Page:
I'm relatively new to c and c++. Generally I use the g++ compiler but I haven't really been all that careful about using c code as opposed to c++. The way I see it, it shouldn't matter as long as memory is managed. please correct me if I'm wrong.
Anyway, I don't really like the cout function, I prefer printf because I think it is easier to work with. I've been using printf in my c++ code.
One problem I have run into is that I'm not sure how to represent certain variable types such as an unsigned long. %d doesn't work. Is it possible, or is this one of the reasons why I should stick with cout?
The big problems with printf are:
- Can't define your own type (iostream can overload new << operators... printf can't overload new % types).
- it's not type aware and therefore is error prone. Examples:
1 2 3 4 5 6 7 8
printf("%f", 5); // explode
printf("%d", 2.1); // explode
constchar* foo = "I want a 3%discount";
printf(foo); // explode
const std::string bar = "blah blah";
printf("%s", bar) // explode
The above are all incorrect uses of printf and will cause very strange/bad behavior in a program, and will often not trigger any compiler error. So you won't find out there's a problem until your program starts acting stupid.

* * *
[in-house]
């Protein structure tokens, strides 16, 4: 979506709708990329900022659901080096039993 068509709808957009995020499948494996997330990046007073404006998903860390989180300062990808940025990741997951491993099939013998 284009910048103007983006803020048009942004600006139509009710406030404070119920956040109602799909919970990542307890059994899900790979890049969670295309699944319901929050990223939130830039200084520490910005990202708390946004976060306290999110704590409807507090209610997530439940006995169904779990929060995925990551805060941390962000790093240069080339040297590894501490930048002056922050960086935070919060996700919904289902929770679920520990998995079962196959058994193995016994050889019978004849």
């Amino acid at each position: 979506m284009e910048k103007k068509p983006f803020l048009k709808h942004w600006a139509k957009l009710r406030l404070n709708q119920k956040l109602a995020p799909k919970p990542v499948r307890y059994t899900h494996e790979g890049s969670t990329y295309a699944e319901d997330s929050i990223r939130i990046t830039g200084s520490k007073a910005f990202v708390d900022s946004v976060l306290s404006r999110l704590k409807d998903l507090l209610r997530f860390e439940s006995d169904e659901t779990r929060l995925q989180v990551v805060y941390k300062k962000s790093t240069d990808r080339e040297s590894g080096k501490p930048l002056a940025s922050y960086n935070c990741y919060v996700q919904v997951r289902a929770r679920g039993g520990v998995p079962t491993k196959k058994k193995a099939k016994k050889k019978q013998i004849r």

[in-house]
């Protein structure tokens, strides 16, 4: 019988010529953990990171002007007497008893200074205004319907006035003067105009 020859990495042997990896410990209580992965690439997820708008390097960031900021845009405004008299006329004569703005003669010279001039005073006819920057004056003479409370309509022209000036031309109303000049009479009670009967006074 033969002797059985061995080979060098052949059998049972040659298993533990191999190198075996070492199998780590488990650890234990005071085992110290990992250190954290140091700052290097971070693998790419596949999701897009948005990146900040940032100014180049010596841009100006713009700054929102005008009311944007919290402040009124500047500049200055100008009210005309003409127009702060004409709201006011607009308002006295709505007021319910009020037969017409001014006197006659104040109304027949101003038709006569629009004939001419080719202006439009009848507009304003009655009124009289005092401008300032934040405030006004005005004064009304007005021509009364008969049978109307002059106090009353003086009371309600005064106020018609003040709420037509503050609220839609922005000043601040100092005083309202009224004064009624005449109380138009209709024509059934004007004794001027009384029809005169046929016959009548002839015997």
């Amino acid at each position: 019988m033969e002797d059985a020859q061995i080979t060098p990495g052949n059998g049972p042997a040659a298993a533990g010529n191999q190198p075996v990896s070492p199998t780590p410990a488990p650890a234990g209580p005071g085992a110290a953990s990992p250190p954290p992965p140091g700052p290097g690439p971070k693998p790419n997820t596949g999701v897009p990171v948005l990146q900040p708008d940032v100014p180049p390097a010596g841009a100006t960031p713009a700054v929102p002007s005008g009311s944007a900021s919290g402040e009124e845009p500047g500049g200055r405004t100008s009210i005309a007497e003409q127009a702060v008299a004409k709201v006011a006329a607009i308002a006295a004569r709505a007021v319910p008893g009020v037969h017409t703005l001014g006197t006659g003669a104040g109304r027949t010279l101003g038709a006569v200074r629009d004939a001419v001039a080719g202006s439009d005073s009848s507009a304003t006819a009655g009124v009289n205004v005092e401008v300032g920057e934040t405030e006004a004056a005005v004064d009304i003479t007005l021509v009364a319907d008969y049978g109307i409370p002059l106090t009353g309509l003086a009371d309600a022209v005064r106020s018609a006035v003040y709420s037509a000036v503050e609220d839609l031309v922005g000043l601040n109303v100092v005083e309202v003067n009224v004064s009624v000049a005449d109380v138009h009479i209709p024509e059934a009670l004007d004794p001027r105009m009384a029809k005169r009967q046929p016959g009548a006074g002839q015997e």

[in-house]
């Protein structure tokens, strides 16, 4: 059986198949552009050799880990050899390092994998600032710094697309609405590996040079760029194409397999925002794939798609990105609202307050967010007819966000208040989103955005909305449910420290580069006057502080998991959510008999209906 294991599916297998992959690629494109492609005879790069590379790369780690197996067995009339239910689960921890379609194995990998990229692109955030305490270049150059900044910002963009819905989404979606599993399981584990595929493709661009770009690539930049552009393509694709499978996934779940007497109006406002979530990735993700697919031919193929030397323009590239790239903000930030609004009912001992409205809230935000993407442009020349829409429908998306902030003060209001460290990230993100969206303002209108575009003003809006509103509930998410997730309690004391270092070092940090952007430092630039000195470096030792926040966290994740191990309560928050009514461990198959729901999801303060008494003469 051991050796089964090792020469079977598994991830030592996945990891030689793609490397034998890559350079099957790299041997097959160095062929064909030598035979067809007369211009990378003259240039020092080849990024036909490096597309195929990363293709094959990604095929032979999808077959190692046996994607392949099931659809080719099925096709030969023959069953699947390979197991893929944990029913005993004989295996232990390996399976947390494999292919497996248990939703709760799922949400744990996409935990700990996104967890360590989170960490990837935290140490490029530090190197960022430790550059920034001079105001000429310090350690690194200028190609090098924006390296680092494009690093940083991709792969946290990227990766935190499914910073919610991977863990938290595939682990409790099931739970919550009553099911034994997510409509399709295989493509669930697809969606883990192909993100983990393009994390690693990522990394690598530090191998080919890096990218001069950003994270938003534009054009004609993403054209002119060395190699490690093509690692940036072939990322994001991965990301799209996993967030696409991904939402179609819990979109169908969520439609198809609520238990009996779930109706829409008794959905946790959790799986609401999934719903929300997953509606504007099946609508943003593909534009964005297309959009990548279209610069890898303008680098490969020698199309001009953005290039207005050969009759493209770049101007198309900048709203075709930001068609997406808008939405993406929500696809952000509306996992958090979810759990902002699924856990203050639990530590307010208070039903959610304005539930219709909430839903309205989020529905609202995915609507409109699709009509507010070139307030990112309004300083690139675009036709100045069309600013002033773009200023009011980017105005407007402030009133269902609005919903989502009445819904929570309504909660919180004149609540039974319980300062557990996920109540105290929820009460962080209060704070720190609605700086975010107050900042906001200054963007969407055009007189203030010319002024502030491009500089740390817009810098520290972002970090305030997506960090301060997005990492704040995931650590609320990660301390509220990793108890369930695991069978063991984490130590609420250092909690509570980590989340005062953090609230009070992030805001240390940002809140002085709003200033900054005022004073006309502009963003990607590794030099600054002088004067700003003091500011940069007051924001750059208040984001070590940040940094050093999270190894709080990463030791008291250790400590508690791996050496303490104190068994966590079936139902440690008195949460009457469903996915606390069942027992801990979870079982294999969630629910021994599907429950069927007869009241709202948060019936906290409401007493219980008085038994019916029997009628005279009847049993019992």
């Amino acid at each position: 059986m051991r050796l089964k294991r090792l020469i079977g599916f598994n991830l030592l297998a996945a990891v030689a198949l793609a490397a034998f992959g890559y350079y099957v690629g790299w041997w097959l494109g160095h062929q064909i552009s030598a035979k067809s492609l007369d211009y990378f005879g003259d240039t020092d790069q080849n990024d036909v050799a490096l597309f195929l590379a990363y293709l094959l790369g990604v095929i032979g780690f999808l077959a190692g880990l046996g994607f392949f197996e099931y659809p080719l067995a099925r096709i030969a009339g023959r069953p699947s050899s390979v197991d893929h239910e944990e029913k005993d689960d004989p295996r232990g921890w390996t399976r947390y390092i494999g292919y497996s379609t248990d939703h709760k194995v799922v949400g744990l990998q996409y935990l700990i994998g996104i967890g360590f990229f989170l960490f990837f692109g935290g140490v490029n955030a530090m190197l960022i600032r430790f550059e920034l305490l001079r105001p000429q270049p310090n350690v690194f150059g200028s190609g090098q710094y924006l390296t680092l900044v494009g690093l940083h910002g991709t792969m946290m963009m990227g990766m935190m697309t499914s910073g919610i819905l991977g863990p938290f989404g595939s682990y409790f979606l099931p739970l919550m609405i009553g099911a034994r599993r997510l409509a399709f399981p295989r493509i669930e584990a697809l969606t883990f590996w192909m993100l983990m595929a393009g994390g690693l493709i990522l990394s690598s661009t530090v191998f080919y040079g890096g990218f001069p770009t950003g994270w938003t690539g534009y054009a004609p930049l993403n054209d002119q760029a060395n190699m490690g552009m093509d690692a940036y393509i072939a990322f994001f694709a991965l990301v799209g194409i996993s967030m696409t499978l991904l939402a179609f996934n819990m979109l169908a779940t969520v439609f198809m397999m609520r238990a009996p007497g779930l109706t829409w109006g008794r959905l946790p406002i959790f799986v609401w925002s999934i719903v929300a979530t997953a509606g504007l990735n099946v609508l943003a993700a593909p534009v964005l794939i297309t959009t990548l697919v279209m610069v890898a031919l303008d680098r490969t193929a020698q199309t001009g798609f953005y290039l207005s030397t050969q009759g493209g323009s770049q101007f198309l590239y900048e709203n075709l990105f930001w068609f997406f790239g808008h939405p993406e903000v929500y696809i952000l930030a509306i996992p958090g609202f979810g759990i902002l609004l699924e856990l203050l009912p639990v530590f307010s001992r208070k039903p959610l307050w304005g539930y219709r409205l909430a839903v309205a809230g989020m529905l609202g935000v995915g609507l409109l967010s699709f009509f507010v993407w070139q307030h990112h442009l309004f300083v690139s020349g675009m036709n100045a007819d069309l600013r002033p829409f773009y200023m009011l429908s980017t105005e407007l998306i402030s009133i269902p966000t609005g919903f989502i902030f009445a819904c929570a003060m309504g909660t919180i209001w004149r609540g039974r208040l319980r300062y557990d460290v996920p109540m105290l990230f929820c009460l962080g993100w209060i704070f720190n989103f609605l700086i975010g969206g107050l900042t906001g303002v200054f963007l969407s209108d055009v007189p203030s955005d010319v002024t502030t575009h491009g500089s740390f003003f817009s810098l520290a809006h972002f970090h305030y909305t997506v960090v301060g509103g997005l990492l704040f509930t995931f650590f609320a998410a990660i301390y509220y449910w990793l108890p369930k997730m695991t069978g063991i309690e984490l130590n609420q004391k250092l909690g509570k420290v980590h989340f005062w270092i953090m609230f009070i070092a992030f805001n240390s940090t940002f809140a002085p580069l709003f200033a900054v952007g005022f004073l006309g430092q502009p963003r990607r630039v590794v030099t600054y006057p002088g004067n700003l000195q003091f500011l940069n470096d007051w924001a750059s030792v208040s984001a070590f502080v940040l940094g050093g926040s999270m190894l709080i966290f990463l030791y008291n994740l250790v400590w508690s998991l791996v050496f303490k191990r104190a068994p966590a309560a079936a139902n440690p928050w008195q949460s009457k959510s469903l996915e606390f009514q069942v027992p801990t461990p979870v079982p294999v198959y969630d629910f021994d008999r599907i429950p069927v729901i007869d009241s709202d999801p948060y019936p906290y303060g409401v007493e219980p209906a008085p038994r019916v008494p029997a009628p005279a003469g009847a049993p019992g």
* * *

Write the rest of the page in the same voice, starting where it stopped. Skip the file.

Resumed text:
The big problems with iostream/cout:
- Operates as a state machine which means it can't be threadsafe.
- Extremely verbose (typically much more to type than the printf alternative)
So there's definitely a tradeoff. I tend to prefer C++ solutions (so I'd prefer iostream in this case) for the increased type safety and expandability.
If std::ios_base::sync_with_stdio(false) has not been invoked:
A standard C stream and the corresponding standard C++ stream use the same buffer; input/output with these (for instance printf() and std::cout << ) can be mixed freely; C++ standard streams are guaranteed by the IS to be as thread-safe as the C standard streams (no data races, but interleaved characters may occur).
printf("%u + %u = %u", a, b , c); is nothing, how about printf("%" PRIu32 " + %"PRIu32 " = %"PRIu32, a, b, c);? C I/O can be terribly verbose.
how to represent certain variable types such as an unsigned long
printf cannot represent a variable as any type other than its own, exact, type (barring ellipsis conversions, which are the obscure reason why %f is used for both float and double): if you wrote %lu, the type of the corresponding argument must be unsignedlongint, or else the behavior is undefined.